This Prairie Pleasure Deserves to be Enjoyed in Ottawa
by Margret Kopala

Published in the Ottawa Citizen, July 24,2004

Living in London during the seventies, I yearned for a nostalgic taste of the Prairies – blueberry or, better still, saskatoon pie often came to mind. Now that I live in Ottawa, that ostensible repository of all things Canadian, blueberries are plentiful but still - no saskatoons. In fact, it looks as if the British will enjoy the purplish-blue wonder before Ottawans.

Saskatoons, the ubiquitous fruit that resembles a blue berry but actually belongs to the apple family, were recently removed from Britain’s store shelves to undergo safety evaluation under new European Union food rules. Faced with an interminably long processing period, Saskatchewan Agriculture Minister Mark Wartman threatened to dump English Breakfast tea, steak-and-kidney pie and even HP Sauce in Regina’s Wascana Harbour. “We’re not going to take this lying down!” he warned.

But this week, on the brink of a bumper harvest, the news is good for Canada’s latest entry into international, if not national, markets.

“Things are working out better than anticipated,” says John Ritz of Prairie Lane Saskatoons Inc.

Hosting an International Trade Commission this week at his 5 acre facility near Petersfield, Manitoba, Ritz guided some 200 brokers and buyers from 10 countries through his state-of-the-art processing operation where saskatoons are blast frozen within an hour of harvesting.

The first to export his and the berries of 80 other farmers and the first to feel the adverse effects of European Union rulings, Ritz now expects a positive result. “It all happened at the World Meat Congress in Winnipeg,” he says. “EU Commissioner Franz Fischler came to talk steaks, chops and ribs but the winner was saskatoons!”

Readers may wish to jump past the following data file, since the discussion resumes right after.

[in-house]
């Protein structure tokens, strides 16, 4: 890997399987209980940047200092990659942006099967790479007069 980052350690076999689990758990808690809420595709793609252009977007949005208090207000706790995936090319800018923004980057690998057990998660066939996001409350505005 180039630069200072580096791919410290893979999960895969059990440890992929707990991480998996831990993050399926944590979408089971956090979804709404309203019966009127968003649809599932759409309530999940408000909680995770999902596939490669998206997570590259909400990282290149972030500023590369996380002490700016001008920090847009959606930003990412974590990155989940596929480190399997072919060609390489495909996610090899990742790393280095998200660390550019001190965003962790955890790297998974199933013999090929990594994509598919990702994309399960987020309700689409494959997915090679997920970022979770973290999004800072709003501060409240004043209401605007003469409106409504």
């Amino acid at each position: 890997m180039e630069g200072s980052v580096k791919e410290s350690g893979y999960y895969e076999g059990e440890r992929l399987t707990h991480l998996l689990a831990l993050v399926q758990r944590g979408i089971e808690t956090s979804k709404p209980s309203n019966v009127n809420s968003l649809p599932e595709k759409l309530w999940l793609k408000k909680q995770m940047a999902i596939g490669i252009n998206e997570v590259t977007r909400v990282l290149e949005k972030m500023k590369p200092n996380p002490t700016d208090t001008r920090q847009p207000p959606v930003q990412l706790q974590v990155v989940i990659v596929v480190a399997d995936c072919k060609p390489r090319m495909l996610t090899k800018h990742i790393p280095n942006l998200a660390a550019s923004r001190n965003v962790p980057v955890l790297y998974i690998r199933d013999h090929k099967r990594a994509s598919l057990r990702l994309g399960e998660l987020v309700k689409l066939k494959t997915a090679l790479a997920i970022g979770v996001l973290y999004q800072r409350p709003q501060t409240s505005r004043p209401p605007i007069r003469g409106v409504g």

No surprise there. The legendary Prairie berry has been winning for some time.

The tough, well adapted Amelanchier (“small apple”) alnifolia NUTT., Rosacea, thrives in a short summer of hot days and cool nights and withstands long cold winters. Sometimes known as the service berry or juneberry, it is a western North American species that grows from Alaska, the Yukon and Northwest Territories through California, Arizona and New Mexico.

In 1810, the great map maker and surveyor, David Thompson, recorded how “On the great Plains there is a shrub bearing a very sweet berry of a dark blue color, much sought after, great quantities are dried by the Natives … and as much as possible mixed to make pemmican … it (is) the staple food of all persons, and affords the most nourishment in the least space and weight … it ought to be cultivated in Canada, and in England.”

And in 1882, Saskatoon - an English adaptation of the Cree word ‘mis-sask-quah-too-min’ meaning “tree with much wood” – became the adopted name of a new temperance colony on the banks of the South Saskatchewan river smack in the middle of the Canadian Prairies.

Indeed, it was on the Canadian Prairies where saskatoons, clustered on shrubs as high as 12 feet, were destined to become a traditional food. Here, mid July excursions deep into mosquito infested bush with empty paint cans and plastic washtubs would become an annual ritual for countless households. Served fresh with farm cream and sugar or made into pies, saskatoons also lasted well into the winter months as jams, jellies, syrup or preserves.

Almost two centuries later, David Thompson’s recommendation to cultivate the plant is underway. Commercially produced since the sixties, mostly as U-pick and farmers’ market operations, some 5-6 million kilograms of saskatoons are now produced annually in Alberta, Saskatchewan and Manitoba. As a delicacy in the highest reaches of Canada’s culinary industry, they are served to royalty and other dignitaries.

But nostalgia for a flavour and a way of life is only part of the reason for their latest success.

With blueberries blazing a trail in the hot antioxidant market, saskatoons are a ready match in nutrients, fibre and flavonoids – a proven fighter of the free radical damage that causes degenerative diseases in humans. This, in the last few years, has helped open markets in Ireland, Japan, the United States and Britain.

Given their distinguished pedigree, why are saskatoons absent from Ottawa produce counters?

Assuming the burden of the nation’s great saskatoon divide, John Ritz confesses. “Because of Ontario’s strong allegiance to blueberries, my business plan has focused on other markets,” he says.

If eastern Canada never felt alienated, it can start now.

Margret Kopala’s column on western perspectives appears weekly.

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